Fonte: Universidade de Adelaide Publicador: Universidade de Adelaide
Tipo: Tese de Doutorado
Publicado em //2010
Relevância na Pesquisa
56.52%
Economists have long been interested in measuring the extent, effects and causes of agricultural price and trade policies. The topic has drawn attention because agricultural trade between countries has almost never been free, and yet it is widely accepted that trade policy distortions affect the incentives of producers and consumers and cause a redistribution of resource use in the economy. Traditional aggregations of agricultural price and trade distortions can be poor guides to the economic effects of agricultural price and trade policies. Measures without theoretical foundation — such as simple- or trade-weighted average price distortions — may introduce biases in analysis. Recent decades have seen improvements in aggregation theory in the form of scalar index numbers of the trade- and welfare-reducing effects of price and trade policies. Despite the new theory, however, analysts have continued to use less satisfactory measures in practice. This thesis calculates partial-equilibrium versions of trade restrictiveness indices from the Anderson-Neary family of indices for agricultural policy distortions in 75 developed and developing countries over a period 1960 to 2007. The data for the empirical work are from the recently released World Bank Distortions to Agricultural Incentives database. The thesis calculates indices at the country level for the sample countries. Two partial-equilibrium indices are calculated — a Trade Reduction Index (TRI) and a Welfare Reduction Index (WRI).¹ The TRI (WRI) is the uniform trade tax that yields the same loss in trade volume (welfare) as the structure of disaggregated distortions. The results of the country-level estimates show that standard weighted averages of price distortions understate the extent of global distortion from agricultural policies. One manuscript of the thesis focuses in particular on the trade restrictiveness of agricultural policy in Sub-Sahara Africa...

Review of Malaysian agricultural policies with regards to sustainability

Murad, Wahid; Mustapha, Nik Hashim Nik; Siwar, Chamhuri
Fonte: Science Publications Publicador: Science Publications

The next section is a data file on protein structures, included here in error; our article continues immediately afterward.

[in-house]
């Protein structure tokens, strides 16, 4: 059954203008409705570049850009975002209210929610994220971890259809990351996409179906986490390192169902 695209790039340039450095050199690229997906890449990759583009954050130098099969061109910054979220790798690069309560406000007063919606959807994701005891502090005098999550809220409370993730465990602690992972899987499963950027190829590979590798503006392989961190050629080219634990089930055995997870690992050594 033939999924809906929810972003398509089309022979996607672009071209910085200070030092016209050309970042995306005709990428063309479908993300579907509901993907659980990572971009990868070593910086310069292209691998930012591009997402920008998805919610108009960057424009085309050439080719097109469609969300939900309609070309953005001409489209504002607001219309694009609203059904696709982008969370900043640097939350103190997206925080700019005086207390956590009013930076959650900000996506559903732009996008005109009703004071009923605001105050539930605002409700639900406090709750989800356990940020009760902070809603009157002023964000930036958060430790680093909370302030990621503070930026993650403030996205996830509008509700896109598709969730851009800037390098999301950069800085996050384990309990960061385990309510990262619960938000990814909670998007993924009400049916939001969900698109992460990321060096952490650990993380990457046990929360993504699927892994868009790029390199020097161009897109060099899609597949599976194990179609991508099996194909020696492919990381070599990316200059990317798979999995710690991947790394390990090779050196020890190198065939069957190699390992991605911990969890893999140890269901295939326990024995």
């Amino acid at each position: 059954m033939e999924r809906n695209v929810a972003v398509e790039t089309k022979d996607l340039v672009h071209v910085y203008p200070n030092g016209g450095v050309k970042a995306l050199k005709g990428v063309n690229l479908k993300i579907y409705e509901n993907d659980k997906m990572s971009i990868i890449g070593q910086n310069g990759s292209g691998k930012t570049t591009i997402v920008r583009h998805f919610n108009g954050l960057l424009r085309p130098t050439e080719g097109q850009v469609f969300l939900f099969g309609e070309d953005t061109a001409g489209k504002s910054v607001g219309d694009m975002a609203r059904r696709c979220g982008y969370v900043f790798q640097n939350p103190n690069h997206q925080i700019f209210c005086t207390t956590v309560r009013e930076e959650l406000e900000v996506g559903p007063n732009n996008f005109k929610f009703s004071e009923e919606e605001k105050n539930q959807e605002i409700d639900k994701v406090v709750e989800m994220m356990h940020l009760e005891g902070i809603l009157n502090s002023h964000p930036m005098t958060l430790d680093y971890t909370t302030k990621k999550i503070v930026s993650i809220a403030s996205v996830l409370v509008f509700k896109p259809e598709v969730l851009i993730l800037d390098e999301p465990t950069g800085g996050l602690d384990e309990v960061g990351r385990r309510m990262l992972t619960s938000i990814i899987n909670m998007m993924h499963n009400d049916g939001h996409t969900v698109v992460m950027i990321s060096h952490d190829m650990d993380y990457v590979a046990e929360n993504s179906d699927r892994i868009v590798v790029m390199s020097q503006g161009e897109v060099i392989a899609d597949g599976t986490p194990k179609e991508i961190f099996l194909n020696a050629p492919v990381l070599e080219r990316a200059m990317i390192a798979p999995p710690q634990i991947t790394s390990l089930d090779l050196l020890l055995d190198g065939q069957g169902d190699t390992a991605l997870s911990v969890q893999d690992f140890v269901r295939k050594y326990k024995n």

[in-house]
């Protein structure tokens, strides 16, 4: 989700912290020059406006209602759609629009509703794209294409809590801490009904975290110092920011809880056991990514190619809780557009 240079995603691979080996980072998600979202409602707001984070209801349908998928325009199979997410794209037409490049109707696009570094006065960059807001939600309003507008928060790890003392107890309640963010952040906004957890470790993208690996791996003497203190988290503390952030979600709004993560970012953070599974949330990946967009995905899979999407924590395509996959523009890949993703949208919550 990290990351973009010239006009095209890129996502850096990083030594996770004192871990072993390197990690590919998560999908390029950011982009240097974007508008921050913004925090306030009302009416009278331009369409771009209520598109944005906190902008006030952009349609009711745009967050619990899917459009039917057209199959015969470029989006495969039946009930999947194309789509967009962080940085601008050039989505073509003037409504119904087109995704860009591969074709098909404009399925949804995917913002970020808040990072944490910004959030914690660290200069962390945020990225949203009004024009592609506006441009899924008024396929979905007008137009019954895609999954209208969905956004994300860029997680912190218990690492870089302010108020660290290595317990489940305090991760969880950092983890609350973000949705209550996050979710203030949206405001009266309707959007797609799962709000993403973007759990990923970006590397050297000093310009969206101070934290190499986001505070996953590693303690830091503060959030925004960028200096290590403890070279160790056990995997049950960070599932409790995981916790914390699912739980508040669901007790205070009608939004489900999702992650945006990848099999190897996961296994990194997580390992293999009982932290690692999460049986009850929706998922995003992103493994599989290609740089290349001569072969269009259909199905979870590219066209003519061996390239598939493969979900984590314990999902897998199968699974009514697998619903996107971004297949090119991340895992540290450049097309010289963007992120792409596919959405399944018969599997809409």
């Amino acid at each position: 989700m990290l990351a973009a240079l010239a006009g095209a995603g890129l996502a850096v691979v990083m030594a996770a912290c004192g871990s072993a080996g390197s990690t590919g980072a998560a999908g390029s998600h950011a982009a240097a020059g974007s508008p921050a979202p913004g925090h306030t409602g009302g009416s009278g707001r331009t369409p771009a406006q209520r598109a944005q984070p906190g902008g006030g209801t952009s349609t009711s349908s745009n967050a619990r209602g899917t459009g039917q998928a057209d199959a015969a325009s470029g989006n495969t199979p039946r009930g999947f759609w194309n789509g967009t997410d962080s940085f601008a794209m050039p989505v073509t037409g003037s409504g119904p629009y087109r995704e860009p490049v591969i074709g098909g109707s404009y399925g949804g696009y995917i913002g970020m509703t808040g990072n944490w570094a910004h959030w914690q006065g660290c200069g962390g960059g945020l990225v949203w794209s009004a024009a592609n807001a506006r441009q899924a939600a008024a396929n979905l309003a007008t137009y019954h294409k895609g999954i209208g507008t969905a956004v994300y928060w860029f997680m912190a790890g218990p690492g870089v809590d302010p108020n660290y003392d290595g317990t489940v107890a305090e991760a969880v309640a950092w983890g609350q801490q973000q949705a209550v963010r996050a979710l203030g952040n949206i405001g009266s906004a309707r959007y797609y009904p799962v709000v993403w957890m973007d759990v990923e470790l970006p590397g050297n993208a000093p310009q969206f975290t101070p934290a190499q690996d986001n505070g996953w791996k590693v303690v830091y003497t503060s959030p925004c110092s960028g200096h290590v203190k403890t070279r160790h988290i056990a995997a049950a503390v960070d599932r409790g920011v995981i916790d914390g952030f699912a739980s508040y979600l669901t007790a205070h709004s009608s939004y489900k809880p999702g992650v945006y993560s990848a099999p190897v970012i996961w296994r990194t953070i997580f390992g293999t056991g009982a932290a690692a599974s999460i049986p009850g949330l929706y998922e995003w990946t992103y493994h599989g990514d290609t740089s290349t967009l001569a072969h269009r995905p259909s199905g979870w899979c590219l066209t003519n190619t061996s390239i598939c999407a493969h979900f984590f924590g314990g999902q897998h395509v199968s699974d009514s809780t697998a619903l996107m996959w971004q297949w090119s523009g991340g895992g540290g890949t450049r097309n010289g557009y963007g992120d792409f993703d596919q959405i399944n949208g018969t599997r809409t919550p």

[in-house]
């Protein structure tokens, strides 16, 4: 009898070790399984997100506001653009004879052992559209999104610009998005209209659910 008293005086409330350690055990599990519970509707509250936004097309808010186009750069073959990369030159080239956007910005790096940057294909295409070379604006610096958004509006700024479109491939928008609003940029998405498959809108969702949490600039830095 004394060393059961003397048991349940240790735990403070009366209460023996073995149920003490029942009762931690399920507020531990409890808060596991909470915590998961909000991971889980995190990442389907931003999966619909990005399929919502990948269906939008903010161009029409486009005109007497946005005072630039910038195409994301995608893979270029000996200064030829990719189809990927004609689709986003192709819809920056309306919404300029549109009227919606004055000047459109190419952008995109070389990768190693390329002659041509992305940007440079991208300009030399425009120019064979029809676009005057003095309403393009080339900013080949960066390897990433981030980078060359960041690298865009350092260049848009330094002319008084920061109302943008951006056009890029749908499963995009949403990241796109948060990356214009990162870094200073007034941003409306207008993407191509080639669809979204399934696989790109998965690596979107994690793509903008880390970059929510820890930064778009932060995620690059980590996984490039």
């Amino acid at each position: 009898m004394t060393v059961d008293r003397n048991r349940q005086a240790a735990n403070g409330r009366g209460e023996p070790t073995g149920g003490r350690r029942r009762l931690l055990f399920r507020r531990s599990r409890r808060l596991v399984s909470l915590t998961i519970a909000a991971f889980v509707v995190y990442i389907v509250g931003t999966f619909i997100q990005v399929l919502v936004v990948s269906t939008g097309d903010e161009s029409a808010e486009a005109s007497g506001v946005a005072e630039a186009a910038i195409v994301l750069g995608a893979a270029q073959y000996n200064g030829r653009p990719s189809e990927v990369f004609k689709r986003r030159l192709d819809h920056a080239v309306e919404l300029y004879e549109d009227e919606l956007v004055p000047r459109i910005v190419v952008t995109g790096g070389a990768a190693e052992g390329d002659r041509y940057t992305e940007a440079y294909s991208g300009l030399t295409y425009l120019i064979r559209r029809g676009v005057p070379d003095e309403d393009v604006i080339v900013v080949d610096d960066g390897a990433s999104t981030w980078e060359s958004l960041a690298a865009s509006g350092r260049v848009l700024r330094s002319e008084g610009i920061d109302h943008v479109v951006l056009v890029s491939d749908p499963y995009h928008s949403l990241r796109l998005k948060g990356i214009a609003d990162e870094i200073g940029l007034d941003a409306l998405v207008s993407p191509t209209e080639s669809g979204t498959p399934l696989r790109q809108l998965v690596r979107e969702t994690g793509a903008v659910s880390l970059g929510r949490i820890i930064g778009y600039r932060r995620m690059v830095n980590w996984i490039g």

Tipo: Artigo de Revista Científica
Publicado em //2008 EN
Relevância na Pesquisa
56.41%
The new scientific knowledge coupled with concerns for the environmental, economic and social aspects of agriculture brought Malaysian agriculture into a state of transition. The need for reviewing Malaysian agricultural policies has arisen due to that fact that current agricultural practices in the country are found to be related to environmental, economic and social problems. This study is an effort to review the current Malaysian agricultural policies with regards to sustainability. The Third National Agricultural Policy (3NAP), which is the latest one and relevant secondary materials have primarily been reviewed to substantiate our arguments in this paper. The study, however, argues that the latest Malaysian agricultural policies are compatible with the standards of sustainable agriculture, but the current agricultural practices in the country differ, to some extent, from sustainability principles. The study ends up with some concluding remarks.; Md. Wahid Murad, Nik Hashim Nik Mustapha and Chamhuri Siwar

Agricultural Trade Liberalization in a New Trade Round : Perspectives of Developing Countries and Transition Economies

Ingco, Merlinda; Winters, L. Alan
Fonte: Washington, DC: World Bank Publicador: Washington, DC: World Bank
Tipo: Publications & Research :: Publication; Publications & Research :: Publication
ENGLISH; EN_US
Relevância na Pesquisa
46.51%